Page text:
'I am a lone lorn creetur','

Category: Mind | Type: Discussion | Title: David Copperfield (in Context) | Author: Charles Dickens | Ch: I Have a Change

This sentence ("lorn" from forlorn) becomes Mrs. Gummidge's signature, a vocalization of what, we assume, she repeats in her self-talk. She is a depressive immobilized in self-pity, mildly passive aggressive, and convinced as she says below that "I feel it [the cold, etc.] more than other people" and that "everything goes contrairy with me."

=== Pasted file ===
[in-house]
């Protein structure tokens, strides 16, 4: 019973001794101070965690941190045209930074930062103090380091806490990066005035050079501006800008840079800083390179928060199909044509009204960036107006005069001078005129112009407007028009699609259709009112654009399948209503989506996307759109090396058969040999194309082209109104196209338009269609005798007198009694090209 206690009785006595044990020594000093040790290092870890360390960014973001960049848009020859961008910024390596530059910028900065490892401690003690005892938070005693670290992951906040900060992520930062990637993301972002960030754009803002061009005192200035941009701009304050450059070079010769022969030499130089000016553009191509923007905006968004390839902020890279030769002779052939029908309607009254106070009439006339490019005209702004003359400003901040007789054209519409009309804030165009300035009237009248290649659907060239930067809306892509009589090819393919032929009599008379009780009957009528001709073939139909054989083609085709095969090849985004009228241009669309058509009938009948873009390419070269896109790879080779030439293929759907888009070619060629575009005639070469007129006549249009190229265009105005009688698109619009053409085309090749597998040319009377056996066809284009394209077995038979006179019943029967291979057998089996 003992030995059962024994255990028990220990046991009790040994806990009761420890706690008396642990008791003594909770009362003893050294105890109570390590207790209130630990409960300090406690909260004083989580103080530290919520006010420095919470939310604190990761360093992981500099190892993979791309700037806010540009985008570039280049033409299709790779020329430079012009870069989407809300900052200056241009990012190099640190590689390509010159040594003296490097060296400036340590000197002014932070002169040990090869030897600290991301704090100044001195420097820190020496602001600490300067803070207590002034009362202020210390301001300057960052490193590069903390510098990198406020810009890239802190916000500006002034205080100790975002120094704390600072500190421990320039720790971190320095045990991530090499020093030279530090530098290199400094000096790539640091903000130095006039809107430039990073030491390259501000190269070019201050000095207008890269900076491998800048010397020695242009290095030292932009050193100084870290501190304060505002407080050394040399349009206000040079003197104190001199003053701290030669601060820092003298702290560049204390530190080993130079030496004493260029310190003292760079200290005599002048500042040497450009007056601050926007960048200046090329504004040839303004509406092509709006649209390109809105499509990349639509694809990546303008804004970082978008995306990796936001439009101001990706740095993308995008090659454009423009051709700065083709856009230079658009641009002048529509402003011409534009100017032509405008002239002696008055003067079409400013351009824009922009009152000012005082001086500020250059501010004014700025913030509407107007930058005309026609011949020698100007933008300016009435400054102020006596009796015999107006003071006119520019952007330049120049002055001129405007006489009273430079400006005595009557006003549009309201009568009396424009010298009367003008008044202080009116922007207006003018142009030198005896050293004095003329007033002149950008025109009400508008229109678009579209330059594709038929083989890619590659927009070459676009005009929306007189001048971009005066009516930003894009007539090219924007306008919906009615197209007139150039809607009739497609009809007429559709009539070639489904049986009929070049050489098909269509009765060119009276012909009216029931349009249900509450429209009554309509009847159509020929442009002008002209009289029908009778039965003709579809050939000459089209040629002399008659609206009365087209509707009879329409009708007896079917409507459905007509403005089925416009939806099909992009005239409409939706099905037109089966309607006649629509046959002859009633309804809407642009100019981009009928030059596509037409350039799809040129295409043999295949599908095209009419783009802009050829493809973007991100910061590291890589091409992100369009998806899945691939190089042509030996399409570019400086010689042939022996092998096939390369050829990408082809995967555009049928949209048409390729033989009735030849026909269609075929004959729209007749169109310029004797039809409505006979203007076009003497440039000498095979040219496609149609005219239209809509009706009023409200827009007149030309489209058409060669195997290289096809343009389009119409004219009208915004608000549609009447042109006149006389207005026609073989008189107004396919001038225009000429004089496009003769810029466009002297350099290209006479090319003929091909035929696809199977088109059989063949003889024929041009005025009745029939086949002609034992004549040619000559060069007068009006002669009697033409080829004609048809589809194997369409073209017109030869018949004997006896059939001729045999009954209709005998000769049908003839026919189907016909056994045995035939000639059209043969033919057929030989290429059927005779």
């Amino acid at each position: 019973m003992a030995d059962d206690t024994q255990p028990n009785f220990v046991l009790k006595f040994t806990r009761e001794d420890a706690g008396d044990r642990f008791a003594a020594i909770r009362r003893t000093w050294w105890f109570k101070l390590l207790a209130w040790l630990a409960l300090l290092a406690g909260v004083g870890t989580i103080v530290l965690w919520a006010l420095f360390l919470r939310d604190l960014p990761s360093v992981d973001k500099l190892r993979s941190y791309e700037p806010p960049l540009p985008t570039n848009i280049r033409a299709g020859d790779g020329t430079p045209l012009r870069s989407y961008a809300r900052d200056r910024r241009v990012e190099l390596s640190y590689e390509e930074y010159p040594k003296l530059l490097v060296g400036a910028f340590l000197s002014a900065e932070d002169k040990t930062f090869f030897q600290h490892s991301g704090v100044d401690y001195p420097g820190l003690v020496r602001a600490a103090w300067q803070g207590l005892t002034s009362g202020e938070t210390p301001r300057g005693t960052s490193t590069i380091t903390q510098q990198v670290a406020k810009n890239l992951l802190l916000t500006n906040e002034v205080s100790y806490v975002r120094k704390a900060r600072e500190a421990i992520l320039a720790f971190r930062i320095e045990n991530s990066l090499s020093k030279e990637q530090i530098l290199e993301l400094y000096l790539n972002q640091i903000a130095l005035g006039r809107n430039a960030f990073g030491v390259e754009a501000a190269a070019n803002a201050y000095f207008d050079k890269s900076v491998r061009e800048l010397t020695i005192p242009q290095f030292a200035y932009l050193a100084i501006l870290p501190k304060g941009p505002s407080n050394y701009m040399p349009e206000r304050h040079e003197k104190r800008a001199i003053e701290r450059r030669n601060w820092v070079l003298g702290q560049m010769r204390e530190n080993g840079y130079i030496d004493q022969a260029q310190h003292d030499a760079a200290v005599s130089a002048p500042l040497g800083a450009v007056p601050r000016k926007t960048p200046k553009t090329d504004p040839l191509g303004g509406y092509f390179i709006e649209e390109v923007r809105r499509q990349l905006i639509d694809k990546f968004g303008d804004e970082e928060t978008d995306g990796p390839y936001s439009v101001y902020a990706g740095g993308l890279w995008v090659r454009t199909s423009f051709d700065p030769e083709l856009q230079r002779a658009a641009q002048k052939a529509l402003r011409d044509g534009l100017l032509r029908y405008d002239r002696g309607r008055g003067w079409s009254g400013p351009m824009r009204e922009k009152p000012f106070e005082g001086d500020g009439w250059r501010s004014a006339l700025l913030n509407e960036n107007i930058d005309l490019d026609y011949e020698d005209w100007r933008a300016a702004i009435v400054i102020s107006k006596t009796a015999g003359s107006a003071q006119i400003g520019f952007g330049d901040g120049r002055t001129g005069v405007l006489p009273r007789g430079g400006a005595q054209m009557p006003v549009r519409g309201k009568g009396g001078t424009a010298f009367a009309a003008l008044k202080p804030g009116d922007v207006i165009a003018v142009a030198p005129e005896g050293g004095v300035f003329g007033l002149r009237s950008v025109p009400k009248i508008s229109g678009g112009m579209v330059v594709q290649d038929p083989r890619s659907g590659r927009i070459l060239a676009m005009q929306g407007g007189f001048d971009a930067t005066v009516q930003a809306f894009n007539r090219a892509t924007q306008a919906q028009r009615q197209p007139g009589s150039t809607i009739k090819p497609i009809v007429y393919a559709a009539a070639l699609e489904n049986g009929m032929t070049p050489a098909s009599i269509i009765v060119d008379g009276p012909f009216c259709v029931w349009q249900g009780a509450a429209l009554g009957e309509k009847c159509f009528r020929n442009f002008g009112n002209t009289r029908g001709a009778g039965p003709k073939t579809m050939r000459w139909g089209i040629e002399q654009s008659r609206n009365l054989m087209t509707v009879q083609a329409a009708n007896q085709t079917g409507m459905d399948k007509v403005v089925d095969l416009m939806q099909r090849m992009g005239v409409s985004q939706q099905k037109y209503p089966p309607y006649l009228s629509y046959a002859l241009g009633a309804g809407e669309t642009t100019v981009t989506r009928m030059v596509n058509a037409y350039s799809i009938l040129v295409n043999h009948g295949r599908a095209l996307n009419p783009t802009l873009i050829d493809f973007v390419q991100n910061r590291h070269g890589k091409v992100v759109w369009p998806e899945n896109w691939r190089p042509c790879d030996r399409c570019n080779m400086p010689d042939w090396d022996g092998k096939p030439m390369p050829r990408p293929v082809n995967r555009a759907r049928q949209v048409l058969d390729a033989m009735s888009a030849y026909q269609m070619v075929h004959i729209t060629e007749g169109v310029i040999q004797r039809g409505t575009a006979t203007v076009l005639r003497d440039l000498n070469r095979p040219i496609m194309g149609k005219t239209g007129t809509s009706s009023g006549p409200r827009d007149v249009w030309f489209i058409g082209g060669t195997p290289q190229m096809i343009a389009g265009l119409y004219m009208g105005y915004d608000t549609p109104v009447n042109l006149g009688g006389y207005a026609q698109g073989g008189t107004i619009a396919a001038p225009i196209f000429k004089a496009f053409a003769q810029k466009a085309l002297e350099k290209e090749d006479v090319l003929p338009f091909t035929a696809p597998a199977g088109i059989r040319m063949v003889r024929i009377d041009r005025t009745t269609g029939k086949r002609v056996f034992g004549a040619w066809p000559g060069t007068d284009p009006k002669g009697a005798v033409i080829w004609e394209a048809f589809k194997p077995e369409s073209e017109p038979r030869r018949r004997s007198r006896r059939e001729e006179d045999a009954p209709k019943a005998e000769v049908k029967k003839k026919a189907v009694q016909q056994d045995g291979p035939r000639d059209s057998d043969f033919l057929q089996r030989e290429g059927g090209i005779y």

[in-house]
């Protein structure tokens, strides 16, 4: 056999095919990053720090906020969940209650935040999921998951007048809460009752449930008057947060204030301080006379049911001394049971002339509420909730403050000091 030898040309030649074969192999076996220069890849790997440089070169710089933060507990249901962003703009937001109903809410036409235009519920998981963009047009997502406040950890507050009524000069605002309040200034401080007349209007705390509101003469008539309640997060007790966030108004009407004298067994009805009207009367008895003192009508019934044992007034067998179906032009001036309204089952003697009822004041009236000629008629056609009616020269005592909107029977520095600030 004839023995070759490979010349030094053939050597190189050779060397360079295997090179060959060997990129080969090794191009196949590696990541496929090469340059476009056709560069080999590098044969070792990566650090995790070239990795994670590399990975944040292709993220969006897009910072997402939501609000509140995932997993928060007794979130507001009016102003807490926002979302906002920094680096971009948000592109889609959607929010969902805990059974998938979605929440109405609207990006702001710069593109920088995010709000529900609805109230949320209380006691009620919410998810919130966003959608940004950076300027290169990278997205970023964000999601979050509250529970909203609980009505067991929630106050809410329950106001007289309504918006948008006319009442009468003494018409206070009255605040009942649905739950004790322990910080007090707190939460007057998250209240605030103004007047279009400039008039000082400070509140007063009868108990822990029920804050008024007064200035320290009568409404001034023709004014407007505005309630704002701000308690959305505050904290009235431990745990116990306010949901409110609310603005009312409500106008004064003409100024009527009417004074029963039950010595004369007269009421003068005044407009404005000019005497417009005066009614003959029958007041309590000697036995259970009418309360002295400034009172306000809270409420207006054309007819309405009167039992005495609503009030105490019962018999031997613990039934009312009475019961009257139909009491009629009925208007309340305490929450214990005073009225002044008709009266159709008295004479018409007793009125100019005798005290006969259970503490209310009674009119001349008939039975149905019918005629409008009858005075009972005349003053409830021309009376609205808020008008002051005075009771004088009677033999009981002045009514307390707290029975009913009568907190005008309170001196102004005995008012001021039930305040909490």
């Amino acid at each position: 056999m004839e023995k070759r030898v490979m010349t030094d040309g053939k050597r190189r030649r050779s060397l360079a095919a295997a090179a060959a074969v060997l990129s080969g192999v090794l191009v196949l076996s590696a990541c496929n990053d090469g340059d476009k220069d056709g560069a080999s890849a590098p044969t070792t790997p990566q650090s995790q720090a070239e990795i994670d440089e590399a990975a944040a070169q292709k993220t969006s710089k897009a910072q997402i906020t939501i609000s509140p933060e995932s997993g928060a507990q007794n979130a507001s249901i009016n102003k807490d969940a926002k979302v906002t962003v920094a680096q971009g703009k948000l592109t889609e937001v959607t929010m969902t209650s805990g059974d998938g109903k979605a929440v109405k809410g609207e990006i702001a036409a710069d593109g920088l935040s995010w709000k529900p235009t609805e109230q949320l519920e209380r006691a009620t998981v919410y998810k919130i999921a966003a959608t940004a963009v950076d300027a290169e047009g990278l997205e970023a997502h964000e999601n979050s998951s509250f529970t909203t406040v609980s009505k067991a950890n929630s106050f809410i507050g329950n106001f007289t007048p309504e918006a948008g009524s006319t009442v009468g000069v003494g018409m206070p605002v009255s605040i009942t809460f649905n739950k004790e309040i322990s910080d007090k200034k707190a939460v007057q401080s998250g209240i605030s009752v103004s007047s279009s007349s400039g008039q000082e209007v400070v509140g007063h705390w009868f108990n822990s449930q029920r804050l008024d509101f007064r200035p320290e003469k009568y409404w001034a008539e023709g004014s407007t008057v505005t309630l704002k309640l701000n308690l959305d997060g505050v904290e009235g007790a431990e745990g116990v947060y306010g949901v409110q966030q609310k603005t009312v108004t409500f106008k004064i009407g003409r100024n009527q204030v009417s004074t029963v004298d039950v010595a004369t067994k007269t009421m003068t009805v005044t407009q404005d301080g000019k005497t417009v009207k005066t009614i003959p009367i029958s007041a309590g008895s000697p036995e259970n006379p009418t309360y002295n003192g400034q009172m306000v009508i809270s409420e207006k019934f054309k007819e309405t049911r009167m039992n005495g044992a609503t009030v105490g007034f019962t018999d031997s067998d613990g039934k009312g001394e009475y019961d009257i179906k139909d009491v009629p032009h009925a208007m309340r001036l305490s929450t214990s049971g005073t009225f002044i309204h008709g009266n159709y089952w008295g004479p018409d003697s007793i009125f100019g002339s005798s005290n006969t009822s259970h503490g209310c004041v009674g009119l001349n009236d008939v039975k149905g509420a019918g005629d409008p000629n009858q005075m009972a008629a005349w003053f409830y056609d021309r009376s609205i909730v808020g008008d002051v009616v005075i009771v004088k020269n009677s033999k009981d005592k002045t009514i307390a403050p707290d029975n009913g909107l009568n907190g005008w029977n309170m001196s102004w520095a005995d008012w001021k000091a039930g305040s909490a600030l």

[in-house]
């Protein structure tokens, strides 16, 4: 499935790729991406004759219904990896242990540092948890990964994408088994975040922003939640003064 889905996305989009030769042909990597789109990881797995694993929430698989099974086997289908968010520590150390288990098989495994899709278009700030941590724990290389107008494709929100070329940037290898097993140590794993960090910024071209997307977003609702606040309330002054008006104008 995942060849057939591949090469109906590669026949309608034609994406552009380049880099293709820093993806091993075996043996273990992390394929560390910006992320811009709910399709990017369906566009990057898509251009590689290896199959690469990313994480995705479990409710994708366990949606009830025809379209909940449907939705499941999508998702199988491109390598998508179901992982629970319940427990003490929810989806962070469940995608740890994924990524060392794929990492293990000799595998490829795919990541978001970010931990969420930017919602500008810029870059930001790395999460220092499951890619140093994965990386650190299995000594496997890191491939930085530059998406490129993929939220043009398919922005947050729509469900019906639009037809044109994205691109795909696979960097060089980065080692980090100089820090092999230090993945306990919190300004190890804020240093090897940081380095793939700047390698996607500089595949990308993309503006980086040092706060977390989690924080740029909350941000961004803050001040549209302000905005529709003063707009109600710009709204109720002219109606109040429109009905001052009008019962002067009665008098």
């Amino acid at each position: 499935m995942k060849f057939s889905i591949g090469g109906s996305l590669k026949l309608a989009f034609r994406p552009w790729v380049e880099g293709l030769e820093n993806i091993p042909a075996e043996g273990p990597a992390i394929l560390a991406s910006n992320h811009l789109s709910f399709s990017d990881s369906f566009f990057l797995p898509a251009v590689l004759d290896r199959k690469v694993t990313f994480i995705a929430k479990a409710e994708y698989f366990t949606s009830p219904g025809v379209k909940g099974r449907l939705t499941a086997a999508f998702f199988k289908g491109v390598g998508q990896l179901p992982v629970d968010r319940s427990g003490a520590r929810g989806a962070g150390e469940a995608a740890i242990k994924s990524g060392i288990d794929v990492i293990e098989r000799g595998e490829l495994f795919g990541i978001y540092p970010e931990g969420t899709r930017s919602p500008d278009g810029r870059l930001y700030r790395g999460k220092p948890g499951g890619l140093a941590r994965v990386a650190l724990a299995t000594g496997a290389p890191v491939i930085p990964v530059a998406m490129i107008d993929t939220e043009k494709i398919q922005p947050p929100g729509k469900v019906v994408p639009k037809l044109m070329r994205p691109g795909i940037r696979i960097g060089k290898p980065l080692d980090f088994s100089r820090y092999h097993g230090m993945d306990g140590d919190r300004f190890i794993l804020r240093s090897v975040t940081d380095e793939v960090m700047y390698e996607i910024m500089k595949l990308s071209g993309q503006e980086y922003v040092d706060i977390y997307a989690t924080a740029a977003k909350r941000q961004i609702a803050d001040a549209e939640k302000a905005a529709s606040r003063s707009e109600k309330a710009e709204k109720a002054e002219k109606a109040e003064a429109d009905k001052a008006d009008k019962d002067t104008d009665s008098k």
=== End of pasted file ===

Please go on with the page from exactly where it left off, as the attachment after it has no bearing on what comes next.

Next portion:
She has condensed her existence into six words. While they describe one set of facts, she is far from alone and should be grateful rather than forlorn. Without Daniel's room and board, she would die soon or at best survive in a workhouse (just below). Like many self-pitying depressives, she derives pleasure from making her benefactor feel guilty, the perfect whining response to "'What's amiss, dame!'" is "'Nothing.... You've come from The Willing Mind, Dan'l?'" reminding him of a camaraderie lost to her. 

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